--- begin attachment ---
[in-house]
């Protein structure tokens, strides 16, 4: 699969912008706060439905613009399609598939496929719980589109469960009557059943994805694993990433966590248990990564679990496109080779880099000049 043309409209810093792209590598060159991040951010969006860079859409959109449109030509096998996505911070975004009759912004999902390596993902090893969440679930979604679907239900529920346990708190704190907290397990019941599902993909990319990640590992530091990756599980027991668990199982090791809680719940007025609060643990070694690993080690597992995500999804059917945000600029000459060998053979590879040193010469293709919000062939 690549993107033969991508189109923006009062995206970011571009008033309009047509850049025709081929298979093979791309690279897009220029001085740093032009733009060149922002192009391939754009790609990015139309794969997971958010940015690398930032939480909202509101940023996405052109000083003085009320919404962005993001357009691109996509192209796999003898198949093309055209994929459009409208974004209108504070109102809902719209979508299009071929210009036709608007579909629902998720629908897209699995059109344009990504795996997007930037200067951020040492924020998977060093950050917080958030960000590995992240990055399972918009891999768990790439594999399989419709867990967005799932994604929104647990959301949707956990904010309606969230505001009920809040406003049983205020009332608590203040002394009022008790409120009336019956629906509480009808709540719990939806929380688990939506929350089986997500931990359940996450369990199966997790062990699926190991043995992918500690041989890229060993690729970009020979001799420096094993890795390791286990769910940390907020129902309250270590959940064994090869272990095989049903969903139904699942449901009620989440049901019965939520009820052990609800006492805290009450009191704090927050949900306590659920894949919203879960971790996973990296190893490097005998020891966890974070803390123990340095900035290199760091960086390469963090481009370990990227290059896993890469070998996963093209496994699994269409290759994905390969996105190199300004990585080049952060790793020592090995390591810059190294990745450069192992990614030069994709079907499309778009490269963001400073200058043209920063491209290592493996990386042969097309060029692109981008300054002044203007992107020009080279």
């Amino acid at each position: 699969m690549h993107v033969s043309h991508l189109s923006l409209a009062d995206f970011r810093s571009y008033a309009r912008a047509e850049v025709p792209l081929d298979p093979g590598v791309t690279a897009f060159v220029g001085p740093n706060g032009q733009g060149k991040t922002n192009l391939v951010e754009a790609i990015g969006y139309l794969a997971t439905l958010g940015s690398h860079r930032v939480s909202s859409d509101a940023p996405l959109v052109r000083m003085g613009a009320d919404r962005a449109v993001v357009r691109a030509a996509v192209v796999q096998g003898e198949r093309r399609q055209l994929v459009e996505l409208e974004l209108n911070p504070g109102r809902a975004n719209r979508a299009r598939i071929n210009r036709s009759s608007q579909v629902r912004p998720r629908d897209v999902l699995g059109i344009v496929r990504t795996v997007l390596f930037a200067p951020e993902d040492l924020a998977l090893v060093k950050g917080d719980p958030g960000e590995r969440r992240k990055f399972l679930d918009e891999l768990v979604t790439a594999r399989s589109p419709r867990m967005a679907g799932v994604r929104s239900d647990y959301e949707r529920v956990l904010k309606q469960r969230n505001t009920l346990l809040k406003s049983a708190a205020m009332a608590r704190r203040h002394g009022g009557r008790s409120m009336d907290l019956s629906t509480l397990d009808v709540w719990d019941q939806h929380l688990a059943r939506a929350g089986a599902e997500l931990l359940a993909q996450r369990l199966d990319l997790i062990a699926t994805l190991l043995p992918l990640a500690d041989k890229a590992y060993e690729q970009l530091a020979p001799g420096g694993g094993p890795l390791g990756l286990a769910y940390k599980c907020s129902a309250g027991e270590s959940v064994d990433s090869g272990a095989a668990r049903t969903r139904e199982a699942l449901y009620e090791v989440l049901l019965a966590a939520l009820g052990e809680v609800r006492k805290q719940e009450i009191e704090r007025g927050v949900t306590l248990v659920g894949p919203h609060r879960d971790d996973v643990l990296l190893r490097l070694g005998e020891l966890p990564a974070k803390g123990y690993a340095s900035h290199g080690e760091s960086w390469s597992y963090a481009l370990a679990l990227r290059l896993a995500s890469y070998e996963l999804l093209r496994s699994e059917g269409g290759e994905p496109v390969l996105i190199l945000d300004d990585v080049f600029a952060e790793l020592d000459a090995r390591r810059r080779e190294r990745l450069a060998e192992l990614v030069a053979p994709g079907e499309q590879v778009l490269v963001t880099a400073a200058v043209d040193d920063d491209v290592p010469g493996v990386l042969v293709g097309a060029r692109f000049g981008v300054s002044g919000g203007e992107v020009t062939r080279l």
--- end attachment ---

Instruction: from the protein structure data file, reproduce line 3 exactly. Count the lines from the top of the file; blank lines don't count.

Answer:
């Amino acid at each position: 699969m690549h993107v033969s043309h991508l189109s923006l409209a009062d995206f970011r810093s571009y008033a309009r912008a047509e850049v025709p792209l081929d298979p093979g590598v791309t690279a897009f060159v220029g001085p740093n706060g032009q733009g060149k991040t922002n192009l391939v951010e754009a790609i990015g969006y139309l794969a997971t439905l958010g940015s690398h860079r930032v939480s909202s859409d509101a940023p996405l959109v052109r000083m003085g613009a009320d919404r962005a449109v993001v357009r691109a030509a996509v192209v796999q096998g003898e198949r093309r399609q055209l994929v459009e996505l409208e974004l209108n911070p504070g109102r809902a975004n719209r979508a299009r598939i071929n210009r036709s009759s608007q579909v629902r912004p998720r629908d897209v999902l699995g059109i344009v496929r990504t795996v997007l390596f930037a200067p951020e993902d040492l924020a998977l090893v060093k950050g917080d719980p958030g960000e590995r969440r992240k990055f399972l679930d918009e891999l768990v979604t790439a594999r399989s589109p419709r867990m967005a679907g799932v994604r929104s239900d647990y959301e949707r529920v956990l904010k309606q469960r969230n505001t009920l346990l809040k406003s049983a708190a205020m009332a608590r704190r203040h002394g009022g009557r008790s409120m009336d907290l019956s629906t509480l397990d009808v709540w719990d019941q939806h929380l688990a059943r939506a929350g089986a599902e997500l931990l359940a993909q996450r369990l199966d990319l997790i062990a699926t994805l190991l043995p992918l990640a500690d041989k890229a590992y060993e690729q970009l530091a020979p001799g420096g694993g094993p890795l390791g990756l286990a769910y940390k599980c907020s129902a309250g027991e270590s959940v064994d990433s090869g272990a095989a668990r049903t969903r139904e199982a699942l449901y009620e090791v989440l049901l019965a966590a939520l009820g052990e809680v609800r006492k805290q719940e009450i009191e704090r007025g927050v949900t306590l248990v659920g894949p919203h609060r879960d971790d996973v643990l990296l190893r490097l070694g005998e020891l966890p990564a974070k803390g123990y690993a340095s900035h290199g080690e760091s960086w390469s597992y963090a481009l370990a679990l990227r290059l896993a995500s890469y070998e996963l999804l093209r496994s699994e059917g269409g290759e994905p496109v390969l996105i190199l945000d300004d990585v080049f600029a952060e790793l020592d000459a090995r390591r810059r080779e190294r990745l450069a060998e192992l990614v030069a053979p994709g079907e499309q590879v778009l490269v963001t880099a400073a200058v043209d040193d920063d491209v290592p010469g493996v990386l042969v293709g097309a060029r692109f000049g981008v300054s002044g919000g203007e992107v020009t062939r080279l």